A report released late last week states Indigenous University of Winnipeg students "experience some of the highest degrees of racism recorded in North America."
The University of Winnipeg’s chair of Indigenous studies, Jacqueline Romanow, was inspired to pursue the research after a January 2015 Maclean’s story "Welcome to Winnipeg: Where Canada’s Racism Problem is at Its Worst" by former Winnipegger Nancy Macdonald.
"There was a lot of debate going back and forth. And people said, ‘Yes, it is.’ ‘No, it isn’t,’" she said. "It was basically people just writing based on their feelings or their own experiences or lack of those experiences. Right? So I thought it would be a good idea to actually have some quantitative data — then we would argue about whether there is or isn’t."
Knowing the problem could lead to working on how to deal with it, added Romanow, who also teaches the mandatory Indigenous credit requirement the university instituted, with leadership from Indigenous students.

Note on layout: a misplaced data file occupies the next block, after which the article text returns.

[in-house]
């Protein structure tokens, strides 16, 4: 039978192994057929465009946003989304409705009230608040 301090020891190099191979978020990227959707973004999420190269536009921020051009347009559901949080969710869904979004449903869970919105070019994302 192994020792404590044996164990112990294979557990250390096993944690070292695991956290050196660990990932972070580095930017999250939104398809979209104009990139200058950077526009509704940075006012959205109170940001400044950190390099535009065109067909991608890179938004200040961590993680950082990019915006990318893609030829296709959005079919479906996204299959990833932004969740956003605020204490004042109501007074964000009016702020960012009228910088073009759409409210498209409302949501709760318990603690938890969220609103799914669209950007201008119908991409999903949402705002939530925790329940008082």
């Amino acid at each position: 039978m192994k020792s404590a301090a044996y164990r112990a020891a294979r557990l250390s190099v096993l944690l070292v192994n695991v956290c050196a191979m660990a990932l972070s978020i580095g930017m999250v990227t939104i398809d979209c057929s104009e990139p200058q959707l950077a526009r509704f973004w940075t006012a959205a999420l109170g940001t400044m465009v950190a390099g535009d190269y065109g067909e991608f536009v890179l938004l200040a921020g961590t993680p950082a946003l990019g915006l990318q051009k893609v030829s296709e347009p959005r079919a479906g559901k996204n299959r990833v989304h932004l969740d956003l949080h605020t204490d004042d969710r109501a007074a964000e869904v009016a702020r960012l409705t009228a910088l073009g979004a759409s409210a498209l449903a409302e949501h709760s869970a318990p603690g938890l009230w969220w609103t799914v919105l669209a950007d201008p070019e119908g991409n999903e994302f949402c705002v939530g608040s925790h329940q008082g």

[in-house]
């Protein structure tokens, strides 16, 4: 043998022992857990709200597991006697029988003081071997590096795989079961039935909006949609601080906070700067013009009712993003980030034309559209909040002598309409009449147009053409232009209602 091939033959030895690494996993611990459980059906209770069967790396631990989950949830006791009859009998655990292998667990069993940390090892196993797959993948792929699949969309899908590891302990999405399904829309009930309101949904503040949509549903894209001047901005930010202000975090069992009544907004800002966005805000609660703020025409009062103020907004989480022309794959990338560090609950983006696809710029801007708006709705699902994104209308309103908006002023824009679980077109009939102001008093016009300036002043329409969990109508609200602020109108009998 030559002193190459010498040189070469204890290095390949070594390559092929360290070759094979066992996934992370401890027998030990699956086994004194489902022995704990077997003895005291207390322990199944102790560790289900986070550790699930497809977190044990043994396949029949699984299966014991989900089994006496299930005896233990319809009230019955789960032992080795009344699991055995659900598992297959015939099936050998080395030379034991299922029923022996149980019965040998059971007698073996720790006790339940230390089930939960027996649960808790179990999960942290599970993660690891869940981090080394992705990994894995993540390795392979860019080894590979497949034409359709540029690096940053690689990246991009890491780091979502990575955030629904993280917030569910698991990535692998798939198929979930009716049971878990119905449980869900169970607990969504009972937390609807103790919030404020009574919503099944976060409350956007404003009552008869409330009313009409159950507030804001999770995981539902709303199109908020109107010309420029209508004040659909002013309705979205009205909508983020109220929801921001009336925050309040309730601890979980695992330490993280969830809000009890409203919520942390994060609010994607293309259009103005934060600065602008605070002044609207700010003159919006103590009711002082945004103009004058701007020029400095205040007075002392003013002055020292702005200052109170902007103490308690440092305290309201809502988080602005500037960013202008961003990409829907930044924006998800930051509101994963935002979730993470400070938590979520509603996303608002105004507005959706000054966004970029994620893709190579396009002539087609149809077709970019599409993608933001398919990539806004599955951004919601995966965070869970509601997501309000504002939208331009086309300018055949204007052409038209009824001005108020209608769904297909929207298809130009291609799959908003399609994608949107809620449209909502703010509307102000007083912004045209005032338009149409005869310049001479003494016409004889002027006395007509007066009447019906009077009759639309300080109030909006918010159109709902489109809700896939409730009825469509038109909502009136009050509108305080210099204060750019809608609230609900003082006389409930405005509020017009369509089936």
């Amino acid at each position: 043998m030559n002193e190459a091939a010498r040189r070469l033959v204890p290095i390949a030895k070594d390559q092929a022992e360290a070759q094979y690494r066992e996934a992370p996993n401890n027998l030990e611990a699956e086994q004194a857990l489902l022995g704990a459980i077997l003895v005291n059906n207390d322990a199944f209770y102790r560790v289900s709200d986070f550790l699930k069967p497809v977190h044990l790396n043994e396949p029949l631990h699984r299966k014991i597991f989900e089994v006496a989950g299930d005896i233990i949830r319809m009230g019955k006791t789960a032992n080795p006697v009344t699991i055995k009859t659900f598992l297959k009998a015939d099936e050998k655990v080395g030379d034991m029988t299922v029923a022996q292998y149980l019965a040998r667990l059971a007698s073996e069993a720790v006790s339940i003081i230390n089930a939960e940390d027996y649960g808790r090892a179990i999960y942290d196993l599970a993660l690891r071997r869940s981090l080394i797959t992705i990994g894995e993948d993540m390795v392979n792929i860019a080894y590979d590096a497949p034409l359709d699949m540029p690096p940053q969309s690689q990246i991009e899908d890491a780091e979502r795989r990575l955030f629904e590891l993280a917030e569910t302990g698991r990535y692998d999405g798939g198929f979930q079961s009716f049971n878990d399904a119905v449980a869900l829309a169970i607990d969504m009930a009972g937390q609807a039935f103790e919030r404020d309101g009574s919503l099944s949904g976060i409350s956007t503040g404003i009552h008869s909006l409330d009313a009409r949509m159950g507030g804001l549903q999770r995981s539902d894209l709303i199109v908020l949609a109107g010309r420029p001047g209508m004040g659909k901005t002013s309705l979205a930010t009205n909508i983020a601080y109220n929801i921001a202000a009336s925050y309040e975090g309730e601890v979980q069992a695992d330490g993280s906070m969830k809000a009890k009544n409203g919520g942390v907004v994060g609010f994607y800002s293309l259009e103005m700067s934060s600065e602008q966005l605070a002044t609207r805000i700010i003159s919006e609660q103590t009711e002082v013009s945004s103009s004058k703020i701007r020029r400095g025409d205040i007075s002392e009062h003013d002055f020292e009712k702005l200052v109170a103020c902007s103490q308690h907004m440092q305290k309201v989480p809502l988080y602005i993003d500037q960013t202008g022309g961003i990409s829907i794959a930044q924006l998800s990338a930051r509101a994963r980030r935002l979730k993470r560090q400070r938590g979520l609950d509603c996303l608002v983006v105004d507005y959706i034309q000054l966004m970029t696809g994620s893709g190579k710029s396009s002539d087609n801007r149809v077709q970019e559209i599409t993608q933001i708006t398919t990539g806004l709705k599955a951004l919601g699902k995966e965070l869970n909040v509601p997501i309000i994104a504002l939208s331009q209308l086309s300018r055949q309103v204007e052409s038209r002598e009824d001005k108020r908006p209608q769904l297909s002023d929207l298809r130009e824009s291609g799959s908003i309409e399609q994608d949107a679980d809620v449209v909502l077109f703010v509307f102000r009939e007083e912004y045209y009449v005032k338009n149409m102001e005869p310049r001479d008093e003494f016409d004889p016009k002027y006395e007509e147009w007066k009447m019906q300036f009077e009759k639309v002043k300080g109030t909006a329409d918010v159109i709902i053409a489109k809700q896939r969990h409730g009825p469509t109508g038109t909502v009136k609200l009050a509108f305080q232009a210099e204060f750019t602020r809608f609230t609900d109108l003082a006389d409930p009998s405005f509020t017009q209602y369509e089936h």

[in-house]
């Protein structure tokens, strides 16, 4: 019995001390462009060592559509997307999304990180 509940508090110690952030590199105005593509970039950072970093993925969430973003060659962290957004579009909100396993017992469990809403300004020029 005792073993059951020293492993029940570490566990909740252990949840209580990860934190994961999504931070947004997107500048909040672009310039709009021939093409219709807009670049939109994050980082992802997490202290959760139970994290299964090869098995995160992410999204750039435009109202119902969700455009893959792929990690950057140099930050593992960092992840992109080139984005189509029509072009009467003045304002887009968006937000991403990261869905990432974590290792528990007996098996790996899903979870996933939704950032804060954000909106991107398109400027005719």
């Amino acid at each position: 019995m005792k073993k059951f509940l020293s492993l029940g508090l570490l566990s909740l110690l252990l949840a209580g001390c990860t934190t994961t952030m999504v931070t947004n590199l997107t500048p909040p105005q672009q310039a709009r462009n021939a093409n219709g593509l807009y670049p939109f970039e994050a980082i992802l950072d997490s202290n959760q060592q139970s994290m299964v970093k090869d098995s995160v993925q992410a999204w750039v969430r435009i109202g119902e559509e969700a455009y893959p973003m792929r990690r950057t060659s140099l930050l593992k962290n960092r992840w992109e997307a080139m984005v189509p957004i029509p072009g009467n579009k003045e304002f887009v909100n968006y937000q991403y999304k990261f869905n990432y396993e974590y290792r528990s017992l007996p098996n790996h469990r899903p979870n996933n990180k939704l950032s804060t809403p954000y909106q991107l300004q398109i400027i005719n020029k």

The study involved surveying 111 Indigenous students via an "Experiences of Discrimination Instrument," which Romanow then compared with data from a similar study out of the University of Alberta, as well as with data about the African American and Latino American experience of racism used in the Alberta study. These questions had to do with students’ experiences at school and outside school.
The study also asked questions about worrying about race, day-to-day unfairness and recent experiences of racism.
"I was expecting it to be high," Romanow said. I was surprised that it was as high. ... In particular, though, the most surprising thing was the amount of stories that students told me."
Romanow had included space to share stories if the students wanted to.
"And whereas not every one answered every numbered question, every one of them, 111, wrote me some story about their experiences of racism. And those were shocking," she said. "The first time I read through them all it was a lot to take. I was really emotionally overwhelmed and I felt bad."